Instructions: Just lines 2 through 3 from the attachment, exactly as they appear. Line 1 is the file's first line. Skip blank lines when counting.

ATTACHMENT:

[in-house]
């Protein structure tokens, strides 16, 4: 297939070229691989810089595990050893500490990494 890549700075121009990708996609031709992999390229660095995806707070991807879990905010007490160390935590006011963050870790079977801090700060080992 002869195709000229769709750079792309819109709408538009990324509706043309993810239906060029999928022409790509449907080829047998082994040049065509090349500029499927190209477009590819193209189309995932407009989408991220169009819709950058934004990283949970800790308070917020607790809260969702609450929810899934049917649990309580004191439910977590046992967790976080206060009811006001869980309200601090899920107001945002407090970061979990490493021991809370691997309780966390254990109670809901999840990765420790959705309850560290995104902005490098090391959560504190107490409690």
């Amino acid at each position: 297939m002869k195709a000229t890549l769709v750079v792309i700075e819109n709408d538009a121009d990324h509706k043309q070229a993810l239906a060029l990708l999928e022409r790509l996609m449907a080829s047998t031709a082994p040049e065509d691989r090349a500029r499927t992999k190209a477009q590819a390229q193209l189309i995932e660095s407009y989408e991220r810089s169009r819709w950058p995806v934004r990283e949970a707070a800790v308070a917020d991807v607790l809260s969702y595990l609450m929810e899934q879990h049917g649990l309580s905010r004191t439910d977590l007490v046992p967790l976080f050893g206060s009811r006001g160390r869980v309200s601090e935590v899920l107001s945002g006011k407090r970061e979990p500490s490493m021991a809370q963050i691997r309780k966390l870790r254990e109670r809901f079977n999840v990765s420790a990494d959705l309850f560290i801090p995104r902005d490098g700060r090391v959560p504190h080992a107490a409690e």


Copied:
């Protein structure tokens, strides 16, 4: 297939070229691989810089595990050893500490990494 890549700075121009990708996609031709992999390229660095995806707070991807879990905010007490160390935590006011963050870790079977801090700060080992 002869195709000229769709750079792309819109709408538009990324509706043309993810239906060029999928022409790509449907080829047998082994040049065509090349500029499927190209477009590819193209189309995932407009989408991220169009819709950058934004990283949970800790308070917020607790809260969702609450929810899934049917649990309580004191439910977590046992967790976080206060009811006001869980309200601090899920107001945002407090970061979990490493021991809370691997309780966390254990109670809901999840990765420790959705309850560290995104902005490098090391959560504190107490409690």
């Amino acid at each position: 297939m002869k195709a000229t890549l769709v750079v792309i700075e819109n709408d538009a121009d990324h509706k043309q070229a993810l239906a060029l990708l999928e022409r790509l996609m449907a080829s047998t031709a082994p040049e065509d691989r090349a500029r499927t992999k190209a477009q590819a390229q193209l189309i995932e660095s407009y989408e991220r810089s169009r819709w950058p995806v934004r990283e949970a707070a800790v308070a917020d991807v607790l809260s969702y595990l609450m929810e899934q879990h049917g649990l309580s905010r004191t439910d977590l007490v046992p967790l976080f050893g206060s009811r006001g160390r869980v309200s601090e935590v899920l107001s945002g006011k407090r970061e979990p500490s490493m021991a809370q963050i691997r309780k966390l870790r254990e109670r809901f079977n999840v990765s420790a990494d959705l309850f560290i801090p995104r902005d490098g700060r090391v959560p504190h080992a107490a409690e």